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Happy banking for all? Well, not just yet
Pankaj Anup Toppo and Vidyalaxmi, OutlookMoney | August 03, 2006
Around four years back, Chander Kanta Makhija, 62, a lecturer at Lady Shri Ram College, converted her shares to demat and opened a demat account with a leading bank. Someone forged her signature and sold shares worth Rs 400,000 from her account.
The person tried to sell another lot of shares worth Rs 400,000 but gave the wrong details. The bank called up Makhija and informed her that the details of the shares she wanted to sell were wrong. "I was alarmed as I never wanted to sell those shares," says Makhija. "When I went to the bank the next day, I was shocked to find that there was an older transaction worth Rs 400,000 which I never made." Her complaint at the bank fell on deaf ears. She filed a case in civil and criminal courts but is yet to receive justice.
The bank then offered to settle the matter if she withdrew the case. Makhija refused. "What is the guarantee that the issue will be solved if I withdraw my case?" she argues. It has been a long and painful journey for this academic who will retire soon. "I have spent lot of time, money and energy in fighting the case. Most of us face problems dealing with banks because we don't know our rights and the banks don't inform consumers clearly about their products."
All this is set to change with the new banking code announced in the last week of June 2006 by the Reserve Bank of India. The code came into effect on 1 July.
Need for a code. "Despite the continued efforts of the RBI, the customer service in banks is far below the expectations of customers," says Vinay Baijal, CEO and member, the Banking Codes and Standards Board of India.
Therefore, as announced in the mid-term review of the Annual Credit Policy for 2003-04 in November 2003, the Committee on Procedures and Performance Audit on Public Services was constituted under the chairmanship of S S Tarapore, former deputy governor of RBI. It was felt that there was a need to benchmark the exact level of public services rendered by banks, and also the RBI.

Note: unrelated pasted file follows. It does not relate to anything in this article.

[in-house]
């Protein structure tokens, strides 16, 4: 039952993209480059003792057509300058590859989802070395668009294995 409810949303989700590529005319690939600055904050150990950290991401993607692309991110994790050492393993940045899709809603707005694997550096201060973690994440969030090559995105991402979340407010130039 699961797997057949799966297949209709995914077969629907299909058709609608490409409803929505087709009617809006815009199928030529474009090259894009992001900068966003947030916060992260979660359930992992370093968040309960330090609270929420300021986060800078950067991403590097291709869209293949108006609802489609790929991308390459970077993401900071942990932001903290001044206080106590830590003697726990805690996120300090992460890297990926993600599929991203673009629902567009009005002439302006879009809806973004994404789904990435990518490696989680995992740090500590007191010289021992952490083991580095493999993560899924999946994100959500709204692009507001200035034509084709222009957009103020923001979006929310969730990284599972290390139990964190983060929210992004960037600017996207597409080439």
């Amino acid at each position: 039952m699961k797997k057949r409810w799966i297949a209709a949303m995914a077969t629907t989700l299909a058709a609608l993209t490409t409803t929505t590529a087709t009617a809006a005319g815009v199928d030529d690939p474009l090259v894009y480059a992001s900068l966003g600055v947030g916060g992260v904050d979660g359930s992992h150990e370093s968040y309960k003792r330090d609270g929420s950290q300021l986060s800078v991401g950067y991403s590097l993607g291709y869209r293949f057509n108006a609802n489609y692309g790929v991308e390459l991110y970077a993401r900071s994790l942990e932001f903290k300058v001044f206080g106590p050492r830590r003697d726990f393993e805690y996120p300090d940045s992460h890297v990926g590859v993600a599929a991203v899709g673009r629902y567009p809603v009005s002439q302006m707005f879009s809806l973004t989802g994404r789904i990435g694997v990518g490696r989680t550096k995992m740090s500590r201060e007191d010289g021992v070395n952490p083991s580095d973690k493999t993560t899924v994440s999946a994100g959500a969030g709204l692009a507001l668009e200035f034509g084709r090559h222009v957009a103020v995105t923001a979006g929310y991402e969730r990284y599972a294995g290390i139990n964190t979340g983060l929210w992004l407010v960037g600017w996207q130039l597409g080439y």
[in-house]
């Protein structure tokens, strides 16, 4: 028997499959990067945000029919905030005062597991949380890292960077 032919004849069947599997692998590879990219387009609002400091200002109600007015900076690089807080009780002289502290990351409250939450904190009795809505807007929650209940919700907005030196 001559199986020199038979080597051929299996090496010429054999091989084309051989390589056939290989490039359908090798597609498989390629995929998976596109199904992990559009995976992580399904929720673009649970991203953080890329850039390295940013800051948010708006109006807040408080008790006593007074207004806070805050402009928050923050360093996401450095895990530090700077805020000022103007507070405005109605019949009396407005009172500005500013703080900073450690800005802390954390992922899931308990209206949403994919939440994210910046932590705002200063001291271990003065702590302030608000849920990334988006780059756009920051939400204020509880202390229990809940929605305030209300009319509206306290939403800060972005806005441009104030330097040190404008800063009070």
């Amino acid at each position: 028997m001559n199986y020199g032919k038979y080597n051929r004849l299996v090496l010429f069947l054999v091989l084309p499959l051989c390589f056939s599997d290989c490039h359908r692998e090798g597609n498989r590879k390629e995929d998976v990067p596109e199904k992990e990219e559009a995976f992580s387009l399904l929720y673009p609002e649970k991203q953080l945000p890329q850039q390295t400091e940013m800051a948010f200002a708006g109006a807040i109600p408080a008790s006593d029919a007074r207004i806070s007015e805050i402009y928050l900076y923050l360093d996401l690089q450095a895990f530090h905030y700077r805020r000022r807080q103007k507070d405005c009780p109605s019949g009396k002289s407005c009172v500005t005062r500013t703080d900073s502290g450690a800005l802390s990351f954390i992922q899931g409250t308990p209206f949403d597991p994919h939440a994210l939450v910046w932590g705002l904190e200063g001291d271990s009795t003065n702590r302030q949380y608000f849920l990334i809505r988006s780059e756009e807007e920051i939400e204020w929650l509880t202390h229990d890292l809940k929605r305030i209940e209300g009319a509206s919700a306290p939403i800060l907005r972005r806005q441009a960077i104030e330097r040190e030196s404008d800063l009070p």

"It was felt that the technological developments should be taken into account and the processes in banks rationalised accordingly," says Baijal.
The committee recommended that an independent, autonomous body be set up on the lines of the Banking Code Standards Board in the UK (See box: The Western Connection). The BCSBI has been registered as a society promoted by the RBI and 11 other banks. The management of the board has been entrusted to a governing council under the chairmanship of K.J. Udeshi, former deputy governor of the RBI.
The code. The code of banks' commitment to customers is an outcome of a collaborative effort among banks through the Indian Banks Association and the BCSBI.
"This document codifies the practices that banks have agreed to follow," says Baijal. It is clearly stated that the code "sets the minimum standards of banking practices for banks to follow while they are dealing with customers".
"The code may be treated as a charter of rights for individual customers," adds Baijal. From among 80-odd banks in India, 60 have registered with the BCSBI indicating their willingness to adopt the code.
The code covers the gamut of services that banks provide - from opening accounts and recovering loans to charges on different products. "It is a welcome sign. Earlier, there was no written framework for these services. With these codes in place, there will be some uniformity in the way banks deal with their customers," says Ahmad Abdi, president, Consumer Action Network.
Adds G V Nageswara Rao, CEO, commercial banking, IDBI Bank: "These codes will bring about more transparency in the banking system as a whole."
New customer. The code states that before you become a bank's customer, it will clearly explain the key features of the products and services that you wish to apply for. The bank will also explain to you if that particular product can be provided through different means like an ATM or the bank's website.
Does this mean there will no fine print when products are advertised? "The advertisements will be as clear as possible," says Suresh Sethi, country head, transaction banking group and banking operations, Yes Bank.
M A Shah, general manager, The Jammu & Kashmir Bank, is more candid: "Ideally, the fine print should not be there."
So, if you want to open a savings account, the banks will specify the interest rate and charges applicable in case a minimum balance is not maintained. The banks will also give you information on your rights and responsibilities, especially the nomination facility offered on deposit accounts, articles in safe custody and safe deposit vaults.
Protecting privacy. Once you choose a particular product or service, you will automatically be registered for the 'Do Not Call Service'. Under this service, the bank will not share your information until you give your consent to it in writing. The bank has also to ensure that any third party whose services it avails of treats your personal information with the same confidentiality and security. "Protection of privacy is one of the most important points of the code," says Harsh Pathak, a Delhi-based lawyer.